Curriculum » The Essential Skills and Habits

The Essential Skills and Habits

As a college-preparatory school, The White Mountain School’s curriculum is structured according to the traditional liberal arts model; however, our ultimate focus is the intellectual engagement and development of our students.

The research is clear: academic success in college depends on the development of research skills, critical thinking skills, and communication skills. We have long studied the current research on teaching, learning, and academic achievement in college and interviewed college admissions officers, surveyed students, and solicited feedback from some of the most highly respected educators in the country. During and after that process, we developed our list of six Essential Skills and four Essential Habits for White Mountain students, which include:

  • Research Skills

  • Critical Thinking Skills

  • Communication Skills

  • Quantitative Reasoning Skills

  • Organizational Skills

  • Study Skills

  • Curiosity Habits

  • Reflection Habits

  • Collaboration Habits 

  • Persistence Habits

These skills and habits—naturally developed through student-driven inquiry—are what students need to thrive as learners in high school, college, and beyond. Taking this one step further, we give students frequent, specific, and actionable feedback on their development in the Essential Skills and Habits. When you combine a culture of student-driven inquiry and small class sizes with targeted feedback on our Essential Skills and Habits, students develop into dynamic learners and become creative problem-solvers.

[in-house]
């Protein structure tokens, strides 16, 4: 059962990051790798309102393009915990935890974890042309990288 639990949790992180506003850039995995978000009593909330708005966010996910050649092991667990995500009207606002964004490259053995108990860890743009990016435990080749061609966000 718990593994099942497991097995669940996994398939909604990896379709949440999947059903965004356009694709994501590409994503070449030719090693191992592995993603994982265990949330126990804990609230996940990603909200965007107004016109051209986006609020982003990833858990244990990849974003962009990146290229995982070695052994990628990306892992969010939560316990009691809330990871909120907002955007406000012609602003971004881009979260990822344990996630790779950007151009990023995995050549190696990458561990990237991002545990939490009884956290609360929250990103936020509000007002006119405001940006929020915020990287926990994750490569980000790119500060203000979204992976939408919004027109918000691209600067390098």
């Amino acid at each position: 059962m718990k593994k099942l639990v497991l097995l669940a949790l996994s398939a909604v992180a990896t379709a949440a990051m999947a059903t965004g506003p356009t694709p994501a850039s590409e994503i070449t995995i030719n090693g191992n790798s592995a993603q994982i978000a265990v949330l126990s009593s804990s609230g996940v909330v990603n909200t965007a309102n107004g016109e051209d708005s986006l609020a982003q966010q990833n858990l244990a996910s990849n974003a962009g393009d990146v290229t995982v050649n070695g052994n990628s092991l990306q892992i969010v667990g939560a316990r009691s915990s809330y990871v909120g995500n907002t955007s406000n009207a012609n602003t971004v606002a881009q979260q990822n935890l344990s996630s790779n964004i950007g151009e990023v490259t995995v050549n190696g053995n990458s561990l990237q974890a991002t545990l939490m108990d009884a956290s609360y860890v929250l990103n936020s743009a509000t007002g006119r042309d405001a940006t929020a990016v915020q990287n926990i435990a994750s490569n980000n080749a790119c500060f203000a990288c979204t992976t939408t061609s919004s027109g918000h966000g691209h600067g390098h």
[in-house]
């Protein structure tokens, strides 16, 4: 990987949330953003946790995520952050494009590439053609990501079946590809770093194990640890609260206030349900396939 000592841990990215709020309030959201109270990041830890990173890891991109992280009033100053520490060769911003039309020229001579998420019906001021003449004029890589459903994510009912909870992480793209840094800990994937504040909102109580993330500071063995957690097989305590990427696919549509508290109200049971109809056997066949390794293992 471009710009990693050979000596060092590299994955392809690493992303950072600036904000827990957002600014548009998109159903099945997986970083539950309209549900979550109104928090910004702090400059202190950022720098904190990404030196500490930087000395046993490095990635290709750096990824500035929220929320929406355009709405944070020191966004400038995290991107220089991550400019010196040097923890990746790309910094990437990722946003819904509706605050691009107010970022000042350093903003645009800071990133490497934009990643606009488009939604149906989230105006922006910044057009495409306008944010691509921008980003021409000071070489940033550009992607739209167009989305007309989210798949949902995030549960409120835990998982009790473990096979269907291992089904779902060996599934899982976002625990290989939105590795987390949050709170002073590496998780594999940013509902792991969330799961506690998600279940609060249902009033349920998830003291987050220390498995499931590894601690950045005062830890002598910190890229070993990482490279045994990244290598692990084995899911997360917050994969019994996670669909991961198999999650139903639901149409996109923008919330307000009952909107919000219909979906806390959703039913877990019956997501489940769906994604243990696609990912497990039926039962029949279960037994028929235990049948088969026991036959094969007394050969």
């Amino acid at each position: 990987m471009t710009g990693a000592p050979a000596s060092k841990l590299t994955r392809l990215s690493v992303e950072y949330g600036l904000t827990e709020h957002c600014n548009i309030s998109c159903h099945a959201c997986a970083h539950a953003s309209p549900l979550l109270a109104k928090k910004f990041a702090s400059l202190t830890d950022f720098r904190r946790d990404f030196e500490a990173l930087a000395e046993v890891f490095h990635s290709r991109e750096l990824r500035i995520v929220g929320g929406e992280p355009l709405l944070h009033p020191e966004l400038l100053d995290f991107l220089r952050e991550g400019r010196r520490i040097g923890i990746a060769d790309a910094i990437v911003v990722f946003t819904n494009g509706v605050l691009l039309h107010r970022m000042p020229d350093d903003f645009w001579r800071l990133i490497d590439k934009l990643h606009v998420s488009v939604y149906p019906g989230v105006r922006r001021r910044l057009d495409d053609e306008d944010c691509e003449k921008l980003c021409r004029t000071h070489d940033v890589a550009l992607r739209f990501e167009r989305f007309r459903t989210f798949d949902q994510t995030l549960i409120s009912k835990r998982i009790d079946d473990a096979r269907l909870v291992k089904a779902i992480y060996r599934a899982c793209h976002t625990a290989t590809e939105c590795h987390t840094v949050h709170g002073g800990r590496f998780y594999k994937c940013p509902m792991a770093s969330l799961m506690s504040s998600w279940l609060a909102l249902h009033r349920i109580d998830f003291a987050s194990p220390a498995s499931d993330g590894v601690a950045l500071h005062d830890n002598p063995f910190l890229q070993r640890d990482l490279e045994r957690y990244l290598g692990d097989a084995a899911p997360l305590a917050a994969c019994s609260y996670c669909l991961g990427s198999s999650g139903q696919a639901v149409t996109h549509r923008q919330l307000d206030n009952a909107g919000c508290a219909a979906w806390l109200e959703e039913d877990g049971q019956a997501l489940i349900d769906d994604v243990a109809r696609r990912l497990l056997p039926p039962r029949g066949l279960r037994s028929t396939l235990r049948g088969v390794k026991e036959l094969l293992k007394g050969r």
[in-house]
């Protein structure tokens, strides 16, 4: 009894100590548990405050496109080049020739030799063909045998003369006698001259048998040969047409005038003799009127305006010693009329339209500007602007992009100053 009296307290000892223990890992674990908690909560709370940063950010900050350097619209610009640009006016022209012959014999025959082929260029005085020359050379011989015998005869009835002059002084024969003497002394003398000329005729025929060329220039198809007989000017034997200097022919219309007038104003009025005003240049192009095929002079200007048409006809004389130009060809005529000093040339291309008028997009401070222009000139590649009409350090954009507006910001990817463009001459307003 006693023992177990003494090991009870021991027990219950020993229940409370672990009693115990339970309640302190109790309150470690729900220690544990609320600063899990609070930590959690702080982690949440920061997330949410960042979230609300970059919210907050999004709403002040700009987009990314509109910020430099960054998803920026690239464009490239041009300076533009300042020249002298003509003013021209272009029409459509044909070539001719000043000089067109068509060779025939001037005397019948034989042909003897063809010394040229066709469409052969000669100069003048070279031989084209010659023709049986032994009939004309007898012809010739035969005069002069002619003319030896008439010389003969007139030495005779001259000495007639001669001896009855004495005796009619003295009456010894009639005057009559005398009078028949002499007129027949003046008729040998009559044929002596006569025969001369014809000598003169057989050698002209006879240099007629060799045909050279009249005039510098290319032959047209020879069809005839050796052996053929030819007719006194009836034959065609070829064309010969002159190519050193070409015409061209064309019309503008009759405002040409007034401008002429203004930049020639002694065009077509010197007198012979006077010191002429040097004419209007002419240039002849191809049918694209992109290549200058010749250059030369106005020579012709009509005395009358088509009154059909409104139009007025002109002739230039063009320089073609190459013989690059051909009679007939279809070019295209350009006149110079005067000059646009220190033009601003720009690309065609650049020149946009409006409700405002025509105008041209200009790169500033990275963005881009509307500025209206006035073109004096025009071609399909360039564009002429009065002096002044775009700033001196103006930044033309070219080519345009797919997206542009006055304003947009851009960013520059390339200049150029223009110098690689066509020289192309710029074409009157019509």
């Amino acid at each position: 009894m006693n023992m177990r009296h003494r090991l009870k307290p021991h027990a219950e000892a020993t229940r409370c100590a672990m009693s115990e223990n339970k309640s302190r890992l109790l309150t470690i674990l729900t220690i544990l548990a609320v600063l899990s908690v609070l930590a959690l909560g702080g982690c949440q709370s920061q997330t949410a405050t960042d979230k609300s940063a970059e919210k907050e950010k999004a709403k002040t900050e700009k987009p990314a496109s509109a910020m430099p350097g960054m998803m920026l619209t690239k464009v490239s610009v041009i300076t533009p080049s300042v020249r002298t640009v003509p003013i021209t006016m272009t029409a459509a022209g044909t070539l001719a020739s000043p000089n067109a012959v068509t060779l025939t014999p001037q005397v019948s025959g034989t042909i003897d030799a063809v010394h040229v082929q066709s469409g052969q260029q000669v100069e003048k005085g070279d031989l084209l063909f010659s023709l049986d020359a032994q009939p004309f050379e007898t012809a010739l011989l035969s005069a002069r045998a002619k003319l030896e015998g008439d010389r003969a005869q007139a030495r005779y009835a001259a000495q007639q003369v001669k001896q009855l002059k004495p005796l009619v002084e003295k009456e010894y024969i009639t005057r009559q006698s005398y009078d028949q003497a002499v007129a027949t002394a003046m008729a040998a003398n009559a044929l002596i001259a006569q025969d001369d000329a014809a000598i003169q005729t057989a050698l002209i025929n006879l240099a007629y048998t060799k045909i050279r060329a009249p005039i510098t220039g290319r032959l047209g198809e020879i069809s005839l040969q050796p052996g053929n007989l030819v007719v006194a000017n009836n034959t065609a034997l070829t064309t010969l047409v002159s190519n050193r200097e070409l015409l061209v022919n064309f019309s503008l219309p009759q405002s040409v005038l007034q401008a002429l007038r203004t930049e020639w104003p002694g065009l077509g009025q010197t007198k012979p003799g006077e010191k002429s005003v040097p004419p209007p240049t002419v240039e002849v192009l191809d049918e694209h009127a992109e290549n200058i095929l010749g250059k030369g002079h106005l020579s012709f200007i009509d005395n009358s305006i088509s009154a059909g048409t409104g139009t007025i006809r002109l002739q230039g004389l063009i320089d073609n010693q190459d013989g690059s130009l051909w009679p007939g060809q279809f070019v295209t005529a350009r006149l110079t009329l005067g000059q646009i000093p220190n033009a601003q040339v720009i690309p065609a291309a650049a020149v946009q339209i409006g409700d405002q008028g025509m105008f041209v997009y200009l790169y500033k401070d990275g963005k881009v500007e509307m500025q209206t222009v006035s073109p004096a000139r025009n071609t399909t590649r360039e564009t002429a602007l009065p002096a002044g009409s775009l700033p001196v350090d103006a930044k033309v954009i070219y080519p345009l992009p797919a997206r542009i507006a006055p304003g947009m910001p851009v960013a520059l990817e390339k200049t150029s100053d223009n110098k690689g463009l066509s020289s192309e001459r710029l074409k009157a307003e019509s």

The Six Essential Skills In-Depth

Engaged learners proficient in this skill:

  • Can identify relevant issues, debates, and questions.

  • Are adept at accessing, evaluating, and incorporating a wide variety of information and resources.

  • Arrive at original conclusions or arguments based on evidence.

Engaged learners proficient in this skill:

  • Think systematically and logically. 

  • Comprehend, analyze, synthesize, and interpret knowledge and information. 

  • Efficiently assess the soundness of an argument.

Engaged learners proficient in this skill:

  • Express ideas with clarity, concision, and grace. 

  • Write with correct grammar, mechanics, and citations. 

  • Write well-structured essays or lab reports that come to logical conclusions. 

  • Prepare and deliver engaging and informative presentations.

Engaged learners proficient in this skill:

  • Are adept at describing and interpreting ideas with equations and graphs. 

  • Can analyze and explain quantitative data.

  • Are comfortable using mathematical tools and principles for problem-solving.

Engaged learners proficient in this skill:

  • Have good time management practices.

  • Are effective at setting short- and long-term goals.

  • Organize and can efficiently navigate and pull from their physical and digital workspaces.

Engaged learners proficient in this skill:

  • Have effective strategies for taking and organizing notes. 

  • Have strong reading skills. 

  • Know how to prepare for and take examinations.

The Four Essential Habits In-Depth

Engaged learners proficient in this habit:

  • Use questions to drive their learning.

  • Know how to frame questions well.

  • Explore ideas with purpose and enthusiasm.

Engaged learners proficient in this habit:

  • Are aware of their current level of understanding.

  • Reflect on successes and challenges.

  • Use feedback to improve work.

  • Understand that ability and competence grow with effort.

Engaged learners proficient in this habit:

  • Welcome and engage in spirited dialogue.

  • Participate successfully on teams and in study groups. 

  • Communicate openly with teachers and advisors.

Engaged learners proficient in this habit:

  • Pursue inquiry as a dynamic and recursive experience.

  • Work with precision and accuracy. 

  • Persevere, especially when presented with a novel, difficult, or ambiguous task.

  • Are confident with the problem-solving, experimental, and inquiry processes.